Ladi Bello just lay on her mat, totally oblivious of the helter skelter going on outside. To her, be it rain or sun shine; life has lost its meaning. What is there to live for? She can barely wait for nightfall but still, the dread of the dawn of another day sets her on edge. How can anyone ever tell her it’s okay? That time heals all wounds? For her, the wounds will never heal. It just can’t!!

Growing up had been filled with so much fun. The Bello’s are not an affluent family, not in the least possible way; but they are hardworking and resilient. They believe that the next day could bring the miracle they so eagerly looked forward to. They farm and sell the produce at the local market close by. Ladi’s younger brother, Tobe assists their parent on the farm after he comes back from school. Ladi on the other hand, hawks the produce and eventually stops at the local market where she finally sells off the remaining.

Ladi’s prayer is always to sell off her wares completely. It made her parents very proud of her and means an extra bush meat or mushroom in her soup bowl that night. And because of her beautiful looks and calm disposition, this feat is always achieved. You can imagine the envy Tobe feels towards her. How can he be the one to go to the farm, work tirelessly and simply because Ladi sells it, she becomes the hero? It just didn’t seem fair.

Tobe then devised a plan. He deliberately stayed longer hours in school playing football with his friends. He did it for three days, giving the excuse that they had extra lessons. On the third day, when the workload on the farm became unbearable, Ladi was asked to join them on the farm. Ladi suspected Tobe all along, but didn’t have any proof, besides they school in different locations. It wasn’t until the fourth day; Mrs. Bello had taken ill and didn’t go to the farm.

Tobe, thinking they were all on the farm, came home trying to sneak into the house. He suddenly stumbled upon his mother lying on the mat in their living area.  She was able to pry the truth from him. When she learnt the reason behind his acts, she decided to stop the extra meat for Ladi. Of course, this didn’t go well with Ladi but she always stills completely sells off her farm products.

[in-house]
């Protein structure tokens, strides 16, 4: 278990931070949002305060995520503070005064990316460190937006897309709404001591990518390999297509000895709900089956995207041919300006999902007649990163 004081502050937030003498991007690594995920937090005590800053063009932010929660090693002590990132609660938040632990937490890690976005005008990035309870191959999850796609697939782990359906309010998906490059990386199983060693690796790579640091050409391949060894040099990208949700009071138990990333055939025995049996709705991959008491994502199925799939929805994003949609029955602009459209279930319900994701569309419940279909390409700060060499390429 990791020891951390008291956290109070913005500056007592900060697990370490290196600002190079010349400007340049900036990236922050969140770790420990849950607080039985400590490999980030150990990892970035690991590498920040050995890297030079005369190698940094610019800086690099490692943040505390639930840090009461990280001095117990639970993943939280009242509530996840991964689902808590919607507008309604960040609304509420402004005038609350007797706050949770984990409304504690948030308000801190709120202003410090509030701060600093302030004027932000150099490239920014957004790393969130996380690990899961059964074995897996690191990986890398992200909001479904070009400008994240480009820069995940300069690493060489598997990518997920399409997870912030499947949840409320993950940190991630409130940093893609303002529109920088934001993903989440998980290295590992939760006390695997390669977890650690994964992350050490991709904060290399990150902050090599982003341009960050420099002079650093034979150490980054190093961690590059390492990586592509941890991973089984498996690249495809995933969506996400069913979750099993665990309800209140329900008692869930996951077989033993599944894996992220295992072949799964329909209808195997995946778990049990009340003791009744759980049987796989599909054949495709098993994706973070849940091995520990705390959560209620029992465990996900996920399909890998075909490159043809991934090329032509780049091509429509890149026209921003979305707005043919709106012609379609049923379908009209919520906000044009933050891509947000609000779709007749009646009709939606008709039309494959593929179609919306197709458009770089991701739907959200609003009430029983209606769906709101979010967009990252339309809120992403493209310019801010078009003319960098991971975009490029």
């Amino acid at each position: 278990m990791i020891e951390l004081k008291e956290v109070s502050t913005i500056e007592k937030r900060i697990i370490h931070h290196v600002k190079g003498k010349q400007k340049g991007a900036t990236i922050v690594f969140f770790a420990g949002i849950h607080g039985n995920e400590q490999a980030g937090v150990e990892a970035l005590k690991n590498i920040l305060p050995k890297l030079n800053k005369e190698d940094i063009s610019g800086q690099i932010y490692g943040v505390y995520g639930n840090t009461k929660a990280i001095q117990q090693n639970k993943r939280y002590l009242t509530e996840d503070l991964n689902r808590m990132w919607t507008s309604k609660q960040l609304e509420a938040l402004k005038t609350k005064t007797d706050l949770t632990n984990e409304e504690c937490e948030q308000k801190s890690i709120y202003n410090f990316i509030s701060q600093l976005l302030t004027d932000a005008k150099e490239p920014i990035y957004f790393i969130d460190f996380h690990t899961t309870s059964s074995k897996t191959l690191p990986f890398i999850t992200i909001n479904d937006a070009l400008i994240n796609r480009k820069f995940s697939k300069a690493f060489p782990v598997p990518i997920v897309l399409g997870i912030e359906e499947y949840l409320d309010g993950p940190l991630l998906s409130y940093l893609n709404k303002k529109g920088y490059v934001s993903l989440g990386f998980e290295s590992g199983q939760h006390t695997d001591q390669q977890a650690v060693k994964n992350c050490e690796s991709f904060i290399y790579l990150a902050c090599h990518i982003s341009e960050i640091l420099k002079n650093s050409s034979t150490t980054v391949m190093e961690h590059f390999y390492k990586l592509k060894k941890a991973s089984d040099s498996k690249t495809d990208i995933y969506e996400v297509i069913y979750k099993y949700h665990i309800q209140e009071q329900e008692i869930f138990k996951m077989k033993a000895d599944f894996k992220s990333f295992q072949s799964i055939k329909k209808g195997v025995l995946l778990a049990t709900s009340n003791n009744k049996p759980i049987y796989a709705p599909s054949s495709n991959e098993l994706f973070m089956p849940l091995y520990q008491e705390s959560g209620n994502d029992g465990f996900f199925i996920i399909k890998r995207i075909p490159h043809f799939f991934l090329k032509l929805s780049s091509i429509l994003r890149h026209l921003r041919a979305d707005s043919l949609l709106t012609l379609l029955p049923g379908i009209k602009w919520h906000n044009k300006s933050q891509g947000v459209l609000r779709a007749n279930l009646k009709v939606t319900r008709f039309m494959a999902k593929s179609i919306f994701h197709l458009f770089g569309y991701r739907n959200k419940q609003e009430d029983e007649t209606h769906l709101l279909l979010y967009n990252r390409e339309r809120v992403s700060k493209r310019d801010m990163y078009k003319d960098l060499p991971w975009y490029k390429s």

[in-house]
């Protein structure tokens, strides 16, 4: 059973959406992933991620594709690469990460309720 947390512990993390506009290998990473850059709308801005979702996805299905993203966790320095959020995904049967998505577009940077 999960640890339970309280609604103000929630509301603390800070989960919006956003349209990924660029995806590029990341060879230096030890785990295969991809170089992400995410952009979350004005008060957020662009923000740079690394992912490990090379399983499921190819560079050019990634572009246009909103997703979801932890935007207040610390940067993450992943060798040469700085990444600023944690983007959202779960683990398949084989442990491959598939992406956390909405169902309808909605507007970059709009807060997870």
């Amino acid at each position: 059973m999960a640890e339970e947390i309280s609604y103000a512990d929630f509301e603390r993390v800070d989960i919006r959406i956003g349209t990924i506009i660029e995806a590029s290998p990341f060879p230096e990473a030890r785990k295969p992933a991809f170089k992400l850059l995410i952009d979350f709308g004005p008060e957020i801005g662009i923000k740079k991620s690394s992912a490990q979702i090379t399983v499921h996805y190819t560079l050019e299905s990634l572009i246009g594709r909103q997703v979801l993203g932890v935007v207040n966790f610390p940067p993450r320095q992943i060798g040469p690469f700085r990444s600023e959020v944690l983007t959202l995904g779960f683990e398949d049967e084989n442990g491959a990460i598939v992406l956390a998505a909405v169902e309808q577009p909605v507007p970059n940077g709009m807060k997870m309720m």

The day had seemed like every other day. People going about their duties like they always do. No one had any inclination that things would be any different. The neighbour’s goats running and jumping around in the compound like it was a thing in vogue. The Bello’s had taken the previous day off from farming as it was a Sunday and since God commanded that no work on the Sabbath, it was obeyed to the letter.

Mr. Bello and his wife went to the farm the next working day to farm as usual, it was around 7am in the morning. They rested at noon in their farm hut, roasted some bush fowl and yam for lunch. They kept some aside for Tobe to eat when he comes to join them later in the day. They finished eating, rested a while and was about to start the second round of work. As they worked, suddenly there was a loud noise. Mrs. Bello looked up and froze. Run!! Run!! Shouted Mr. Bello and he pulled at her. Then there was a deafening noise. Sound of metal clashing. And everything went blank.

Thick dark smoke rent the air. Everything was quiet except for fire burning some distance away. About ten minutes later, little moans could be heard faintly. The Cessna 401 Titan cargo plane, travelling from Abuja to Lagos with computer hardware had crashed landed in Umuleke. There was a cry for help was from the pilot who had been trapped in the plane, he must be in a terrible state.

News of the crash filtered into the village. Fire fighters from the city had been called upon by some of the villagers and had not arrived at the scene, since the village is about 50km from the city. Villagers had rushed there in the meantime with water from the well to quench the fire. Rescue operation had begun in earnest by the villagers. No one knew how many people were on board; the task ahead was to save as much lives as possible.